Wild Hunt Book 16

Raven faces a difficult choice when the her other Ante-Fae friends insist that she sever her friendship with Ember. But then Raven's grandfather comes to visit, and she finds herself facing a truly staggering choice. She must decide between taking an assigned place with her ancient Ante-Fae family or staying with her Exosan family-of-choice. She must sort out her loyalties on all sides, even as she attempts to help her friend Trinity deal with his own demons.

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cover of Midnight Web
Part of the Moonshadow Bay series:

Be careful what you wish for...

January Jaxson’s settling into her life in Moonshadow Bay, and her new relationship with wolf shifter Killian O’Connell. Her job with Conjure Ink is proving both fascinating as well as dangerous. But little does January realize that she's about to let the actual genie out of the proverbial bottle.

When she bought an old bottle in a thrift shop, January didn’t expect to be purchasing a guest for her home. Now, with a djinn on her hands, she finds herself promising to track down something for her unexpected houseguest so he can finally gain his freedom.

At the same time, she’s thrown into one of the spookiest hauntings she’s ever experienced when a local restaurant suddenly falls prey to ghosts seeking revenge. Will she be able to get rid of her houseguest and keep the ghosts from killing their latest target, or will this job prove too much for January as she faces the big 4-1?

Excerpt:

Chapter 1

“I can’t believe I let you talk me into this.” I leaned on the back of the sofa, staring at the coffee table. Ari and I had turned it into a makeshift altar for a ritual, but now I was seriously rethinking the wisdom of what we were about to do.

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Ari snorted, shaking her red hair that was cut in a euro-bob. She was petite, so slight she looked like a gust of wind could have swept her away, but she had an imposing personality and it was hard to say no to her. So when she had suggested a pre-birthday ritual to ring in my new year, I had finally agreed. I wasn’t too sure about turning forty-one, but it had to be better than forty. Forty had been hard. Forty had been hell. Forty had been the worst year in my life. My parents had died, my marriage had broken up when I found my ex with his tongue between another woman’s legs, and I had been bilked out of half the business I built up from scratch. Forty-one promised to be a breeze compared to all that. I had a new boyfriend, I was living in my hometown again, which I loved, and I had a new job that I thoroughly enjoyed.

“Oh come on, you keep complaining that you need to get back into practice with your magic. This is a fun way to do it!” She nodded to the tray of cupcakes on the coffee table. “Plus…cupcakes.”

Cupcakes changed everything.

“Well, when you put it that way…” I shook off the feeling that this might not be the best idea. The Ladies hadn’t warned me off of it and I trusted that they’d keep me out of trouble. “All right, let’s do it.”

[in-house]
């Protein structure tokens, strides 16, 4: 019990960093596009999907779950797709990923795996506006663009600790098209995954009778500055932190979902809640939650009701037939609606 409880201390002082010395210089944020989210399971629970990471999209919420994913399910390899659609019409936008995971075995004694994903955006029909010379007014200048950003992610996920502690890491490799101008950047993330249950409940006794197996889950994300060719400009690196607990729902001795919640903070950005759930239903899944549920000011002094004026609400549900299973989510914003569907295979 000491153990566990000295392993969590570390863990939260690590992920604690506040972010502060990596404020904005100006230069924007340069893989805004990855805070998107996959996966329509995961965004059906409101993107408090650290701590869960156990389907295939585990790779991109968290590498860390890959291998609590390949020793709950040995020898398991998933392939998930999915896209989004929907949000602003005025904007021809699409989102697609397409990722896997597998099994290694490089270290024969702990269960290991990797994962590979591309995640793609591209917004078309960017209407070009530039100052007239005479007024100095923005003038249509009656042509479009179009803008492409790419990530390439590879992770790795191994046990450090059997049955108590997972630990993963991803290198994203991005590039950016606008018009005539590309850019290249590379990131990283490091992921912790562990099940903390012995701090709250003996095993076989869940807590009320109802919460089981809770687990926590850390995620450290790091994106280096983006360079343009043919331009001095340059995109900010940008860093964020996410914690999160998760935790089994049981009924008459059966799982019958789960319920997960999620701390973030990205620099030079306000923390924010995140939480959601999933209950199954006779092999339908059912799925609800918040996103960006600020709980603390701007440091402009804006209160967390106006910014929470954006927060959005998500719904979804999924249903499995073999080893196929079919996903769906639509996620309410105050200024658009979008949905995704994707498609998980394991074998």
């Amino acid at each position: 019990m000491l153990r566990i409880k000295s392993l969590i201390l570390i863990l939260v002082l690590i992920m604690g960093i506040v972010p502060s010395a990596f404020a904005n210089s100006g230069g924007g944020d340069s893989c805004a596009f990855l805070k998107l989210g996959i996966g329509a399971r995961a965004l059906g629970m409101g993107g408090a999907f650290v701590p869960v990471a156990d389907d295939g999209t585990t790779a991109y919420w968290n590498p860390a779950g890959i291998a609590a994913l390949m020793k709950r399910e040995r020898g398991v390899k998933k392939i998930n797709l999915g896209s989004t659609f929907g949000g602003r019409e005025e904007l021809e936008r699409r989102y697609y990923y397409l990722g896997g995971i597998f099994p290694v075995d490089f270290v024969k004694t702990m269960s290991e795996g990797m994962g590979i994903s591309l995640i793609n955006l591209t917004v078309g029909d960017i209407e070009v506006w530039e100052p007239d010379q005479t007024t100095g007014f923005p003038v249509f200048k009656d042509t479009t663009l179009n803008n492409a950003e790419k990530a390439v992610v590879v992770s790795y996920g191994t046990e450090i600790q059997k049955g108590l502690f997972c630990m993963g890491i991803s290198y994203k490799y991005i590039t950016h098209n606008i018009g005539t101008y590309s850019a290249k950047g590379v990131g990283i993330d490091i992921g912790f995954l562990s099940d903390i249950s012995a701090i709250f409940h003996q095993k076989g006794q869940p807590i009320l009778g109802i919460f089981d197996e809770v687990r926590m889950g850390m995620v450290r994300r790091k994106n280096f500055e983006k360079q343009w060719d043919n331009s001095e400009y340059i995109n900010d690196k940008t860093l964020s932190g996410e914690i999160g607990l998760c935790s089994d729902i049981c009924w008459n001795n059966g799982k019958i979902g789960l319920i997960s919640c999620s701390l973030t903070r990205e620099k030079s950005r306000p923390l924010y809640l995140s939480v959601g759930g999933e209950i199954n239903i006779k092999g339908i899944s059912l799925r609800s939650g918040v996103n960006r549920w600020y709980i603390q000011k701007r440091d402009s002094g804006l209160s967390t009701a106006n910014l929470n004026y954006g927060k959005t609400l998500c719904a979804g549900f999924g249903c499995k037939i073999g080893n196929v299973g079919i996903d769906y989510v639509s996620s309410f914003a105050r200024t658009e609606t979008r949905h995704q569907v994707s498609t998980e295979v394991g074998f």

“Good…now you just need three things to represent the wishes you’re making,” Ari said. “I haven’t done a wishcraft ritual in a while, so this should be fun. Especially with this to wash everything down!” She held up a bottle of spiced rum, our drink of choice when we were kicking back. It was dark, sweet, and went down with a kick. “And don’t forget to dress the part,” she added as I turned to go upstairs. “Also, put Xi and Klaus in your bedroom. We don’t want them inadvertently getting hit by anything we conjure up.”

Once again, I hesitated, trying to swat away the feeling this might not be for the best. But the fact was, even though Ari was braver than I was, she hadn’t spent eighteen years coping with an ex who constantly gaslighted her. I decided that I was tired of being a worrywart.

“All right, let’s do it. Let’s see…what can I use?”

Since my birthday was the next day, we wanted to hold the ritual before I technically turned forty-one. Also, I was having an actual party the next night, so tonight it was just Ari and me. I had thought about inviting my aunt Teran, but she had a date tonight.

I headed upstairs to my bedroom, thinking about the three wishes I was going to summon into my life, and the best way to set the mood.

Wishcraft rituals were different than actual magical circles. Wishcraft was lighter and usually didn’t work as well, but it was a good way to spend some magical energy without being too worried about screwing up. You could perform a wishcraft ritual while tipsy and it was a pretty good bet the roof wouldn’t cave in.

My gaze fell on the nightgown I had recently bought. Killian, my neighbor and new boyfriend, had been with me when I found it, and I’d fallen in love with the midnight blue gown. A halter top, the skirt was sheer and sequins glimmered like stars across the material. Swarovski crystals sparkled around the plunging neckline. It would be perfect, I thought, quickly changing out of my skirt and blouse. I slid on the nightgown and then re-did my makeup. Immediately, I felt more glamorous.